Get a polyethylene cutting board, and cut inserts to fill the hollow parts. Put in as many as you want, its cheap, and non permanent if its too stiff for you.

Spyke169
(Member +)
01/01/16 04:47 PM
Re: Talk to me about engine mounts.

Haven't tried on a GVR4 so I'm not positive on the sizing, but I used two hockey pucks for the rear mount on my 1g automatic dsm, from what I could tell digging my fingernail into it the puck is softer than poly, but much more stiff than oem.

belize1334
(well bread and nobly conceived)
01/13/16 01:51 PM
Re: Talk to me about engine mounts.

I have the full prothane kit installed in mine. The keys rattle at idle but it's not intolerable compared to the other discomforts (decel growl, stiff coilovers, etc). I still have balance shafts so I'm sure the vibrations are not as bad in mine as for built motors.

Early versions of the prothane kits used an insert that worked with your factory rubber but the revised kit is a complete replacement. You have to press out the old rubber as well as the metal sleeves and then the new polyurethane slides right in. Some people argue that you should only replace a few of the mounts and leave a few of them at factory spec. Personally, I disagree. The primary load bearing mounts are the two sides. The factory mounts have built in "sag" so I wouldn't want to run one of each for these - they should either both be factory or both be poly. And since the torque on the driveshaft "can" twist the motor in the bay, I say go poly. Then there's the rear mount. Most argue that this is the one that contributes most to vibration, but it's also the main roll-stop, so I say go poly. The front mount has the easiest job, it helps with roll stop but it's attached to the cross member, which has a bit of flex through the subframe bushings, and the bushing inside the mount is oversized to allow for variations in geometry when assembling. You could get away with a factory mount here, but since this one contributes the least to vibration you aren't really saving anything. So I say, go full poly all the way around.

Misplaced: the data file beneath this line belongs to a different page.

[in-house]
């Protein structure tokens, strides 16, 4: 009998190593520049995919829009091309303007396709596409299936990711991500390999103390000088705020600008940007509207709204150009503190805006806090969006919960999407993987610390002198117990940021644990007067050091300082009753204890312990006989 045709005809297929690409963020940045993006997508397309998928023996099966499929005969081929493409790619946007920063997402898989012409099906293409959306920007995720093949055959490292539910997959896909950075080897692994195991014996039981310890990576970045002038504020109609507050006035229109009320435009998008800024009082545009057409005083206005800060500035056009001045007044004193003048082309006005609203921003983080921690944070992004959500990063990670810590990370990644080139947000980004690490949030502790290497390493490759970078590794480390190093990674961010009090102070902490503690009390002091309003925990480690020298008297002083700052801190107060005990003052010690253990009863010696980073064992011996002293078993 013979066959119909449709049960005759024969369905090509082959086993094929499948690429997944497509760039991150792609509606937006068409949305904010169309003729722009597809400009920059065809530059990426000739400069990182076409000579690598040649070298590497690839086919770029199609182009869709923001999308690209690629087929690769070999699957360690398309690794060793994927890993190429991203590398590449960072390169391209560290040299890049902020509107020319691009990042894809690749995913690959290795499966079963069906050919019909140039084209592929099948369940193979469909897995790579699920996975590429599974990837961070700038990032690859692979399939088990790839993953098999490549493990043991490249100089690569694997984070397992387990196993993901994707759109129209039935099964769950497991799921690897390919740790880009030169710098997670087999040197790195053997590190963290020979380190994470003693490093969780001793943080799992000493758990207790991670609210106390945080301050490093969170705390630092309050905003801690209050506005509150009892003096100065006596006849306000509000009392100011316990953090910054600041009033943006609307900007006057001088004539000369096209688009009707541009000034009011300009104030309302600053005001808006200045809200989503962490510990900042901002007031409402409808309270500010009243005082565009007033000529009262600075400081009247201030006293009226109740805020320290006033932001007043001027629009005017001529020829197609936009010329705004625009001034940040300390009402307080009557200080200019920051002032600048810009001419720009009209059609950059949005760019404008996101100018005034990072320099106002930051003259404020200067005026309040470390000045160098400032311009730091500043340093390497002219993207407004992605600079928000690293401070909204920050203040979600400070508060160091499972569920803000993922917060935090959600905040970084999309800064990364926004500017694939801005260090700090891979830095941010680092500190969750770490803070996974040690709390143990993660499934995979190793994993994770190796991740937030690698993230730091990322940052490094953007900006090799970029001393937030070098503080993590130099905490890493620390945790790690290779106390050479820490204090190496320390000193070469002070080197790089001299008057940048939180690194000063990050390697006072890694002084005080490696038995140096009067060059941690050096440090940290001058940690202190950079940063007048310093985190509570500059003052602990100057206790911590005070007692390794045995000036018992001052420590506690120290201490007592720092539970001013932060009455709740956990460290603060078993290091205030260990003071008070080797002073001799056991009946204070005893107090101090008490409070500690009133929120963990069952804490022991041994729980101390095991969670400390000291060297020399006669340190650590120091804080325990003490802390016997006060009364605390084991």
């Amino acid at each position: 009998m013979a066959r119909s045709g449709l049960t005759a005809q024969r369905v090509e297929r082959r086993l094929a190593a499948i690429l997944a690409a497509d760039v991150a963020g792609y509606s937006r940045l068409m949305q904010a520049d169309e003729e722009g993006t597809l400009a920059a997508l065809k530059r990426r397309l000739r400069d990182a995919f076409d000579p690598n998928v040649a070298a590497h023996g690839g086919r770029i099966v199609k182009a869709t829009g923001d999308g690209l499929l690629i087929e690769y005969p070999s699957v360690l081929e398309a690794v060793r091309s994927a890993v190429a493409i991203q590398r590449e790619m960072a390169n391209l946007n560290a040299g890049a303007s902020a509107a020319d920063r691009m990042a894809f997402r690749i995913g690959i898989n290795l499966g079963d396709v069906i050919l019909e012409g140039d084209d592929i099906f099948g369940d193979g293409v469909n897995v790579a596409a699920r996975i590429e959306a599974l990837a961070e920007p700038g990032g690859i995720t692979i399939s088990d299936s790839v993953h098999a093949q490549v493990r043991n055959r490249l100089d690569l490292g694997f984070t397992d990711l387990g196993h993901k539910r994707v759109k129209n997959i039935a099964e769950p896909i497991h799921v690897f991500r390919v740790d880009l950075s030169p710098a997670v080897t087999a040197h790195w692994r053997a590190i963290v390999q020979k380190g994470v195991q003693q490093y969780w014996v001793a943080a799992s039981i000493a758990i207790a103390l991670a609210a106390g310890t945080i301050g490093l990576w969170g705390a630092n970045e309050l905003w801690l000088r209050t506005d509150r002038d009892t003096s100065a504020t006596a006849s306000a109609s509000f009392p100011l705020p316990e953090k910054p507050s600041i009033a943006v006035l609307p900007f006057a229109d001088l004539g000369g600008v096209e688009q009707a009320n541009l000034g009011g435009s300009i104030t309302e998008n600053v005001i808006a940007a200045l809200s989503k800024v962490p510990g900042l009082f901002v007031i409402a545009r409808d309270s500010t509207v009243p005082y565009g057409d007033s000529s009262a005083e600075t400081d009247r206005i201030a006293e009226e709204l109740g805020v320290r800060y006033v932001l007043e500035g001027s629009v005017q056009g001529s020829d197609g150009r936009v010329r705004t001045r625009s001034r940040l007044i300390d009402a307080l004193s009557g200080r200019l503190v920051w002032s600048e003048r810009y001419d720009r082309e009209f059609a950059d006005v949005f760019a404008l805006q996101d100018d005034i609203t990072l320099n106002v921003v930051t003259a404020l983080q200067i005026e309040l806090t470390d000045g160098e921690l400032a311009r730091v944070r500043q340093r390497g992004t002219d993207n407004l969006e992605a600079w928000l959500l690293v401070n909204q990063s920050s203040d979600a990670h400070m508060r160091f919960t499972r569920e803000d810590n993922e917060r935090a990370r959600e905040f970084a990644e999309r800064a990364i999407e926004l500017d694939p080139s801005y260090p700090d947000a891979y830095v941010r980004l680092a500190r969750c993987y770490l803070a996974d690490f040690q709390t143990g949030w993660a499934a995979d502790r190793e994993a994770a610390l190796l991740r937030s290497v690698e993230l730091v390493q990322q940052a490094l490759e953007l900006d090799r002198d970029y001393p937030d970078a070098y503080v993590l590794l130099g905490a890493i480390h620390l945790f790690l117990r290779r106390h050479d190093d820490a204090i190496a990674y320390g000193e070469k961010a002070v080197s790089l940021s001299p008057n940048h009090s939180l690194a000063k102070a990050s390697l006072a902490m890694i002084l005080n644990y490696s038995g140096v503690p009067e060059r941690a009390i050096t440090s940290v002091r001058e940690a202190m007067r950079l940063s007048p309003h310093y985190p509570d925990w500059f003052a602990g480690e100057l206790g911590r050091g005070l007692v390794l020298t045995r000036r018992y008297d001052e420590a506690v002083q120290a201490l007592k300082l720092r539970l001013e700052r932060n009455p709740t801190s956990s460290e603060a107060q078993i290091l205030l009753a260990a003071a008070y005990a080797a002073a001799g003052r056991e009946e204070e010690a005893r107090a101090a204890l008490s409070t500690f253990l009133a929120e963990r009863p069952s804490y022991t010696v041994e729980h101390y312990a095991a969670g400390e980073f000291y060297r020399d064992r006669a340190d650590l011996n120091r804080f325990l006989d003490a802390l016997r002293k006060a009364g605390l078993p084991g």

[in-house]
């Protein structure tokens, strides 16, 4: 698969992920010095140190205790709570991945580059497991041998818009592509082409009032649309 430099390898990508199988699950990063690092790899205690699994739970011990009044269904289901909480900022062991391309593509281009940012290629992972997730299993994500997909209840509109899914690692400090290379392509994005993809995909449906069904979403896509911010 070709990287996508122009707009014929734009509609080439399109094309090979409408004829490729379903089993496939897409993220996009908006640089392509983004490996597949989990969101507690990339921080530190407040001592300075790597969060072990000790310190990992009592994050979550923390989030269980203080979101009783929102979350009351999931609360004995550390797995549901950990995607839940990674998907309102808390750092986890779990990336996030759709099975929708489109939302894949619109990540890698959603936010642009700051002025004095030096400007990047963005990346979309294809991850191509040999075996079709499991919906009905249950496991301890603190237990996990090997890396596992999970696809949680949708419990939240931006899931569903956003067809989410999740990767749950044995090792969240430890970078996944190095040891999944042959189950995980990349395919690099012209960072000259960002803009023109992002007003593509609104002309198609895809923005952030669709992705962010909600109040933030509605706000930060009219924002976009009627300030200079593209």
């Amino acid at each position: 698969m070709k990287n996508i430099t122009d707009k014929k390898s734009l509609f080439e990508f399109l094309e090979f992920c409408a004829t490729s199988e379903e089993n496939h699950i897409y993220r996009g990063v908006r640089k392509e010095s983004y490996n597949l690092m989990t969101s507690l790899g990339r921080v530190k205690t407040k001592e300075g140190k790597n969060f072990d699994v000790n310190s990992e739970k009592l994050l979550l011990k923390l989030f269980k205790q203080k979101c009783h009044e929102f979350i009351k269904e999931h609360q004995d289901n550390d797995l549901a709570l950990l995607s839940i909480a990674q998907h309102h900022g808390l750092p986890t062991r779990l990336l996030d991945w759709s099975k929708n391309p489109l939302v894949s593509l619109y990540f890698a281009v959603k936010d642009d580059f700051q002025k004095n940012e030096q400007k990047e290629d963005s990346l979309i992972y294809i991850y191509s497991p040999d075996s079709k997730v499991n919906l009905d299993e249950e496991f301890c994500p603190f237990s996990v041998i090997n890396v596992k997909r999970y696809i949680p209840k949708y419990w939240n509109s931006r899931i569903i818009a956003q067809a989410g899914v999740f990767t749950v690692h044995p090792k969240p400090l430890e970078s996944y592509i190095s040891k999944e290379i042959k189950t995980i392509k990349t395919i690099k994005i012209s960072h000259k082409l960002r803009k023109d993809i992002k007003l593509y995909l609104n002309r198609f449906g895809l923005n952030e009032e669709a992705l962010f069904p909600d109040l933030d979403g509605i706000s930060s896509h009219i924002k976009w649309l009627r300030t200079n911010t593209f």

That being said, there are things you could do to soften those poly mounts up a bit. The big one for me is trimming. The two side mounts are way to wide as they come from prothane. The fit inside the mount cylinder just fine but you have to squeeze them to get them into the chassis mount. That defeats the purpose of the mount, which is supposed to joint the motor to the chassis through the bushing - the polyurethane should not make direct contact with the ears on the chassis mount. So, I used a really sharp knife and cut a few mm off of both sides for both mounts, incorporating a mild taper, until the polyurethane cleared the chassis brace and just barely touched both sides at the widest point, right where the bushing goes through the mount. The bushing is then squeezed between the chassis uprights when you tighten the mounting bolt, just as it should be. For the front and rear I didn't have to be as aggressive with the trimming but I still did a little if I recall correctly.

The second thing you can do is to soften the mounts up with some careful drilling. I haven't done this myself, but I probably will next time I pull the motor. I'd advocate using a 3/8" bit and putting anywhere from 4 to 10 evenly distributed holes, drilled all the way through and parallel to the axis of the center bushing. And, just because I'm super OCD about this kind of stuff, I'd use an odd number of holes just to make sure that there's no preferential direction that is stiffer than any other (there are fewer directions of symmetry with oddly distributed numbers).